Paul Danos, Dean Tuck School of Business at
In the June edition of Atlantic Monthly, a lengthy article claims that “Most of management theory is inane . . . If you want to succeed in business, don’t get an M.B.A. Study philosophy instead.” I wrote a letter to the editor in response (below) and posted it on the magazine’s online forum. But since only magazine subscribers can post on their forum, I thought people may want to read my letter or offer their own thoughts here.
Letter to the Editor:
I am writing to offer a correction and a clarification to “The Management Myth,” by Matthew Stewart in your June edition.
First, a correction: The article states that in 1908, Harvard “opened the first graduate school in the country to offer a master’s degree in business.” Actually, the Tuck School of Business at Dartmouth was founded eight years earlier, in 1900, as the country’s first graduate school of management.
More importantly, a clarification: In “The Management Myth,” Mr. Stewart himself fell for a myth about the modern MBA: that it can be equated to a survey of today’s popular press best sellers.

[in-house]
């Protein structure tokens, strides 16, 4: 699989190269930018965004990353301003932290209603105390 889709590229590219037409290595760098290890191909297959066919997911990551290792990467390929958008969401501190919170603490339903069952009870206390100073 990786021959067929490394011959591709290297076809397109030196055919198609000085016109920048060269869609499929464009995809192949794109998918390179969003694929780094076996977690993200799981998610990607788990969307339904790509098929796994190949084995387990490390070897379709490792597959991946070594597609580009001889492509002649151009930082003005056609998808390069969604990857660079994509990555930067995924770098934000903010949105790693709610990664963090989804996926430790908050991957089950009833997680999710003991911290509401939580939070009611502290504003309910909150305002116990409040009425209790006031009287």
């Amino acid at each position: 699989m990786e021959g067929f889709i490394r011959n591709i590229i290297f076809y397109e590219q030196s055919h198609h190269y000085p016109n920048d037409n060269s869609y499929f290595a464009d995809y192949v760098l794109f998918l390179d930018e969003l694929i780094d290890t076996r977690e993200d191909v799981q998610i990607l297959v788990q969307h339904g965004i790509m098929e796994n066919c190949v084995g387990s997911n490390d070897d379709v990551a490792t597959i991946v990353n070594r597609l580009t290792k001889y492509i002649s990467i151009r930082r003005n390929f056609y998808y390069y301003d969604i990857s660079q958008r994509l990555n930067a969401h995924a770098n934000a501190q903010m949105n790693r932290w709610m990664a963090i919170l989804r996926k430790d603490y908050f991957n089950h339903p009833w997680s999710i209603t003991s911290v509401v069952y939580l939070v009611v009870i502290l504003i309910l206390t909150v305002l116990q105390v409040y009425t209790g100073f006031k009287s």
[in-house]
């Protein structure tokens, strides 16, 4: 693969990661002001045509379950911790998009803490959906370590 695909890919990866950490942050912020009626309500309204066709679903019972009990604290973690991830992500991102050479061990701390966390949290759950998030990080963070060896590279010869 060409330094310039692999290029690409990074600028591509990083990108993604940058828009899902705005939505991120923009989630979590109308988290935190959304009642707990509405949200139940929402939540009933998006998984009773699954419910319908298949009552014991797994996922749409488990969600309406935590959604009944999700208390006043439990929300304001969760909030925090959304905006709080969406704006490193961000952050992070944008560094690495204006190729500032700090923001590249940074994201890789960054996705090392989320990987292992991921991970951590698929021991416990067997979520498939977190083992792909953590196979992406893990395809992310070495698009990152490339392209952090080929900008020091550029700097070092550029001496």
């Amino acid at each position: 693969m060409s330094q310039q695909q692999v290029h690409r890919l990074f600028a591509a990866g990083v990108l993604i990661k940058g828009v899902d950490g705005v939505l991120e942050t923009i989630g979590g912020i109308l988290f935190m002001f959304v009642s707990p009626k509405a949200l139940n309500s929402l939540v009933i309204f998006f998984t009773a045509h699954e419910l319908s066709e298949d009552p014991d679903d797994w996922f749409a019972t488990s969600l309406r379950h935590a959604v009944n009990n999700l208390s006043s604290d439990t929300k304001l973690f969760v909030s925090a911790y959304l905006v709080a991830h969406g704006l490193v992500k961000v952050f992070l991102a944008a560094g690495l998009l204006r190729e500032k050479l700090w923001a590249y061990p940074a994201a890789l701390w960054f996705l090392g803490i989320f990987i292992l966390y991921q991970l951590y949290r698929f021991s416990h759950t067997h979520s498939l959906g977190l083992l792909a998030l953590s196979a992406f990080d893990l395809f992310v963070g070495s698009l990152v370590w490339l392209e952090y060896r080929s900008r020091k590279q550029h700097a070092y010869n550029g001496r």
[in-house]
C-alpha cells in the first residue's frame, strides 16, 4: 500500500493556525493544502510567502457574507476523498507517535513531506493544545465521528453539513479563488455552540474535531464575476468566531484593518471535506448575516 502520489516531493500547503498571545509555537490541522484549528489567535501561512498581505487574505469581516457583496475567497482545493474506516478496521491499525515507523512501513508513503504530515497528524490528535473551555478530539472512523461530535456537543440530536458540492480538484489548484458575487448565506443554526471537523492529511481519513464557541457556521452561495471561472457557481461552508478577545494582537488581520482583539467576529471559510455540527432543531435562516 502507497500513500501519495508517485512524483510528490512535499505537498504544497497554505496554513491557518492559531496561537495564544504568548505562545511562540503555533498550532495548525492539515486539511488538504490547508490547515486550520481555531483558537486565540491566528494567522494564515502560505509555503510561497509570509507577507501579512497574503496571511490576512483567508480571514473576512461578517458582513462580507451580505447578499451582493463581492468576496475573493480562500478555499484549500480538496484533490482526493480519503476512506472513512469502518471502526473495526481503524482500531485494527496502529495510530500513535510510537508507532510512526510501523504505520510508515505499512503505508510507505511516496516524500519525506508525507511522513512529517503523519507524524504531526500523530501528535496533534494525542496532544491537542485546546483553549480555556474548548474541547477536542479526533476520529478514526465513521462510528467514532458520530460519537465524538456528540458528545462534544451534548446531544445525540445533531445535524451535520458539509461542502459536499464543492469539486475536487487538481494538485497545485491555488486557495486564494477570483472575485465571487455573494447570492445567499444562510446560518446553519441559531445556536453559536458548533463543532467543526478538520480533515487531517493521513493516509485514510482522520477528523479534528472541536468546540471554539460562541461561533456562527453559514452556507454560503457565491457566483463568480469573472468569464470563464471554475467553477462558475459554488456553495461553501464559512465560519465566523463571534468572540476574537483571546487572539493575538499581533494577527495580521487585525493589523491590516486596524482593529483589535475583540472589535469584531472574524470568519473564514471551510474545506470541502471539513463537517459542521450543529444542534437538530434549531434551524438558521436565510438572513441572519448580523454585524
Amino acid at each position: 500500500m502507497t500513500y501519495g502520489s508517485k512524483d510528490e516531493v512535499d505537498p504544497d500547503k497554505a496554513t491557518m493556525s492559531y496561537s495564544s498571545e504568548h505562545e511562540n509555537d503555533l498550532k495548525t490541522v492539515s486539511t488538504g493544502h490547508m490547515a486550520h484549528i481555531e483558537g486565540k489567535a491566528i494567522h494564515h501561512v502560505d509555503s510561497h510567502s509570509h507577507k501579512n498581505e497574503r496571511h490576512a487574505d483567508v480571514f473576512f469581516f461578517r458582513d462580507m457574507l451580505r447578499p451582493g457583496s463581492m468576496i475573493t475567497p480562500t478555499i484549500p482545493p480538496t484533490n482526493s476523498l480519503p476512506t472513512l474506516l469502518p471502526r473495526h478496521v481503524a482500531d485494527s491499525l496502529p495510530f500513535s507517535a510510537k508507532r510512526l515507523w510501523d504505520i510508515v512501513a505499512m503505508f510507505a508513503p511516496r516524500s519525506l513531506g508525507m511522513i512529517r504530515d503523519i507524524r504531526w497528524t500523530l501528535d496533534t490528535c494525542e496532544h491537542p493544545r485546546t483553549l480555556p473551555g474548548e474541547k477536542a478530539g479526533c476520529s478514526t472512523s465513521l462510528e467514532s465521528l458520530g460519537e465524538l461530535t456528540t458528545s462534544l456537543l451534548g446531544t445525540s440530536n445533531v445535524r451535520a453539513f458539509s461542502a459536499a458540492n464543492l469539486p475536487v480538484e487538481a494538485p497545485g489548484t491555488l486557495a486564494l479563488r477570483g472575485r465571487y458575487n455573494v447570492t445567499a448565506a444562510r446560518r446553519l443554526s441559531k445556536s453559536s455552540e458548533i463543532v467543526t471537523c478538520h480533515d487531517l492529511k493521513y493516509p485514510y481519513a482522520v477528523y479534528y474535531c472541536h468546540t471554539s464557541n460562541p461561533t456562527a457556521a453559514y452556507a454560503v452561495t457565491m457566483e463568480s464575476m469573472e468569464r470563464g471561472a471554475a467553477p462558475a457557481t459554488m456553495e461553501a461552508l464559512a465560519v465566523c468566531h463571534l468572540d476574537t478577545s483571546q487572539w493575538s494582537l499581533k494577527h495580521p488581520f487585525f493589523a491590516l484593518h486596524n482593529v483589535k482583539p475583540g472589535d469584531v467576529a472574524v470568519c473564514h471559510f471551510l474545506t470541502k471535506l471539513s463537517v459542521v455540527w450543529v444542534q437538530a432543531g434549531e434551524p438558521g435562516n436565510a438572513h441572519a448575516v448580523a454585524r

Frankly, there is a strong element of truth to the author’s central thesis, which is that Rousseau and Shakespeare offer a better grounding for business management than a library of the gurus’ tomes. Many of our best students here at Tuck come to us with a broad liberal arts education. Successful business leaders are as likely to have undergraduate degrees in poetry or fine arts as finance or economics.
But it is not accurate to equate the popular management best sellers with an MBA – those books can be important but they are only a small sliver of a true business education. An MBA from a top business school gives you a solid foundation in quantitative fields like accounting and finance, it gives you the terminology, the underlying theories, the best practices, and it allows you to expand your understanding of how that all works in actual business settings. It also explores the “soft skills” that are so important – interpersonal, ethics, leadership and communications. If Mr. Stewart is interested in sampling the full spectrum of a modern MBA, we’d love to have him up here at Tuck and do our best to kill some myths together.
Dean, Tuck School of Business at Dartmouth
Hanover, New Hampshire.
Tags(clickable): Atlantic Monthly